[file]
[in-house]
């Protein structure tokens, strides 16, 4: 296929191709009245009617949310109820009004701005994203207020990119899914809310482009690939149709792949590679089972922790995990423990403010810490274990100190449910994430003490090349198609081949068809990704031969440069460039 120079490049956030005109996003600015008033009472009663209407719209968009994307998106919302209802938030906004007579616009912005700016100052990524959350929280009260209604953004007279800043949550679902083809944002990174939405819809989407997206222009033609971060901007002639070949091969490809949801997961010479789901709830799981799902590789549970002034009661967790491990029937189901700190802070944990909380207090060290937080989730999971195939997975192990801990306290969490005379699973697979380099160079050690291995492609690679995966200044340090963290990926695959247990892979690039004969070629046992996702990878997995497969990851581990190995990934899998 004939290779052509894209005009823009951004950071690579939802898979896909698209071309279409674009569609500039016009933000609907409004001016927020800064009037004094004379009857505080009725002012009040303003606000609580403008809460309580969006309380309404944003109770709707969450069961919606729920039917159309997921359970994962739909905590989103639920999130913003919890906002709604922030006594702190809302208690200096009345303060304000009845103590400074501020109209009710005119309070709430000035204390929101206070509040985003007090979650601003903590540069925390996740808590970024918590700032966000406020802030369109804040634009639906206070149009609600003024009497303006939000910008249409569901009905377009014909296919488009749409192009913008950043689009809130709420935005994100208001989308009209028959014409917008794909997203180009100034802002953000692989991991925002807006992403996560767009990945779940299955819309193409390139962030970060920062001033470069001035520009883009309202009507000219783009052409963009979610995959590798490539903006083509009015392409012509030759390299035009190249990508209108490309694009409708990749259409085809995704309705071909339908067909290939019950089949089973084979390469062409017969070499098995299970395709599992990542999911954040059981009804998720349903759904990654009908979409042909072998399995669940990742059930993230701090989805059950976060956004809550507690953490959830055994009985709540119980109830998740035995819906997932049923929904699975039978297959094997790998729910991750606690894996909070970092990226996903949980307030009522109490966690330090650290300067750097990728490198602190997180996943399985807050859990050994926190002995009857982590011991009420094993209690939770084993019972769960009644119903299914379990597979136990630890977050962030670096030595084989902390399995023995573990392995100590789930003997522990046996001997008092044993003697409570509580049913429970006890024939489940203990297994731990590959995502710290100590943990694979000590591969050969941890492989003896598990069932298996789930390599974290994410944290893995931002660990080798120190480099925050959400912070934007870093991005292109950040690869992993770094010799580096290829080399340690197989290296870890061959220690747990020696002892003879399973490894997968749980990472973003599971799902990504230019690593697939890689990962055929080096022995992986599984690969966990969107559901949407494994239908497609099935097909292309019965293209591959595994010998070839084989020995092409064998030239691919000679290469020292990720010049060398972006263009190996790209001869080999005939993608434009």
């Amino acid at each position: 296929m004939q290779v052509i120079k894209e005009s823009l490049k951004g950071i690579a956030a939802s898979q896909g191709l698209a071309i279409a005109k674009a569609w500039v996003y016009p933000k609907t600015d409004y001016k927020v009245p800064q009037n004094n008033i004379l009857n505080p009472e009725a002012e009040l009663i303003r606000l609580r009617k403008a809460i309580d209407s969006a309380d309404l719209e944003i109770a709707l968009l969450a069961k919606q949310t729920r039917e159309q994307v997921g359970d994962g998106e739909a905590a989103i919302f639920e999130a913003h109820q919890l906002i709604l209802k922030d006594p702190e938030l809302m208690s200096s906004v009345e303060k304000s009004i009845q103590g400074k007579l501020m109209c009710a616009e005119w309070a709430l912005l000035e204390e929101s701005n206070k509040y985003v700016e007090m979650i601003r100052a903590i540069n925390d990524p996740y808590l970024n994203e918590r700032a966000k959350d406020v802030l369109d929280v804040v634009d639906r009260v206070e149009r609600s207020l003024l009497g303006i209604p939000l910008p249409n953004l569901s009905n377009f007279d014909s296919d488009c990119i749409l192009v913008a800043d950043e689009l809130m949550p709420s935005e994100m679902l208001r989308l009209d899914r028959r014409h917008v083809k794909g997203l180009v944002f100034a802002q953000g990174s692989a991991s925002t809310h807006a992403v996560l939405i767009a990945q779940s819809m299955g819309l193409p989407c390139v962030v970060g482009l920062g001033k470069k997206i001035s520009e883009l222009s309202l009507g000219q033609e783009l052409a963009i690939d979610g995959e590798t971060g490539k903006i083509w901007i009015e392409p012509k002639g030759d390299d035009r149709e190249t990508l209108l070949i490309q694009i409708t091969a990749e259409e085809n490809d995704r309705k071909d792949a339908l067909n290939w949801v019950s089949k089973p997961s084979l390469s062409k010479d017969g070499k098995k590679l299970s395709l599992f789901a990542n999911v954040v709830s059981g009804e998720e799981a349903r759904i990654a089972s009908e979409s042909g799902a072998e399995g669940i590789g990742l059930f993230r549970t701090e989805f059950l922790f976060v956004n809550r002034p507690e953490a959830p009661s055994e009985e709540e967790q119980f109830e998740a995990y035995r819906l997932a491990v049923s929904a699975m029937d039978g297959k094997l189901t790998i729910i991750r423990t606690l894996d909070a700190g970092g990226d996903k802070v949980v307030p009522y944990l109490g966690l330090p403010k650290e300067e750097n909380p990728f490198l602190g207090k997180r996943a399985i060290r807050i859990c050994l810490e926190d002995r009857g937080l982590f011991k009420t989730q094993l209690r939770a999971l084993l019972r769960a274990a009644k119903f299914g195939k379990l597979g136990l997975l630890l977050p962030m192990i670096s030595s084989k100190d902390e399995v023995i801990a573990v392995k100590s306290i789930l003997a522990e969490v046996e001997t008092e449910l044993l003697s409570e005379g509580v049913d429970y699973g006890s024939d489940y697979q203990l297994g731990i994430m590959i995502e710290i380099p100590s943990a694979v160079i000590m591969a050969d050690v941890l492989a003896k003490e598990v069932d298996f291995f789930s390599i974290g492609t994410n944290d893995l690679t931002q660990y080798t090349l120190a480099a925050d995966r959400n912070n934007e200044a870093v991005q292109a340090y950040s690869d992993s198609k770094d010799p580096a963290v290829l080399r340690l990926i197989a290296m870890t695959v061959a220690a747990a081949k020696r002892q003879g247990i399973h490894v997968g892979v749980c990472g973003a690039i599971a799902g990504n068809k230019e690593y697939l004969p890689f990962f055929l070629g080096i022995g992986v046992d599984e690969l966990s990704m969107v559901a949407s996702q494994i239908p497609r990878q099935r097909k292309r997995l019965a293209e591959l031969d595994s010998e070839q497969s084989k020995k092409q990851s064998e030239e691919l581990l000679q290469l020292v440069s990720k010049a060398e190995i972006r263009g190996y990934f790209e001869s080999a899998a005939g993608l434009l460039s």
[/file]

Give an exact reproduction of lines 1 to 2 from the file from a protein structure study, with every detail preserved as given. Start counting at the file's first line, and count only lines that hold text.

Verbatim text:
[in-house]
């Protein structure tokens, strides 16, 4: 296929191709009245009617949310109820009004701005994203207020990119899914809310482009690939149709792949590679089972922790995990423990403010810490274990100190449910994430003490090349198609081949068809990704031969440069460039 120079490049956030005109996003600015008033009472009663209407719209968009994307998106919302209802938030906004007579616009912005700016100052990524959350929280009260209604953004007279800043949550679902083809944002990174939405819809989407997206222009033609971060901007002639070949091969490809949801997961010479789901709830799981799902590789549970002034009661967790491990029937189901700190802070944990909380207090060290937080989730999971195939997975192990801990306290969490005379699973697979380099160079050690291995492609690679995966200044340090963290990926695959247990892979690039004969070629046992996702990878997995497969990851581990190995990934899998 004939290779052509894209005009823009951004950071690579939802898979896909698209071309279409674009569609500039016009933000609907409004001016927020800064009037004094004379009857505080009725002012009040303003606000609580403008809460309580969006309380309404944003109770709707969450069961919606729920039917159309997921359970994962739909905590989103639920999130913003919890906002709604922030006594702190809302208690200096009345303060304000009845103590400074501020109209009710005119309070709430000035204390929101206070509040985003007090979650601003903590540069925390996740808590970024918590700032966000406020802030369109804040634009639906206070149009609600003024009497303006939000910008249409569901009905377009014909296919488009749409192009913008950043689009809130709420935005994100208001989308009209028959014409917008794909997203180009100034802002953000692989991991925002807006992403996560767009990945779940299955819309193409390139962030970060920062001033470069001035520009883009309202009507000219783009052409963009979610995959590798490539903006083509009015392409012509030759390299035009190249990508209108490309694009409708990749259409085809995704309705071909339908067909290939019950089949089973084979390469062409017969070499098995299970395709599992990542999911954040059981009804998720349903759904990654009908979409042909072998399995669940990742059930993230701090989805059950976060956004809550507690953490959830055994009985709540119980109830998740035995819906997932049923929904699975039978297959094997790998729910991750606690894996909070970092990226996903949980307030009522109490966690330090650290300067750097990728490198602190997180996943399985807050859990050994926190002995009857982590011991009420094993209690939770084993019972769960009644119903299914379990597979136990630890977050962030670096030595084989902390399995023995573990392995100590789930003997522990046996001997008092044993003697409570509580049913429970006890024939489940203990297994731990590959995502710290100590943990694979000590591969050969941890492989003896598990069932298996789930390599974290994410944290893995931002660990080798120190480099925050959400912070934007870093991005292109950040690869992993770094010799580096290829080399340690197989290296870890061959220690747990020696002892003879399973490894997968749980990472973003599971799902990504230019690593697939890689990962055929080096022995992986599984690969966990969107559901949407494994239908497609099935097909292309019965293209591959595994010998070839084989020995092409064998030239691919000679290469020292990720010049060398972006263009190996790209001869080999005939993608434009």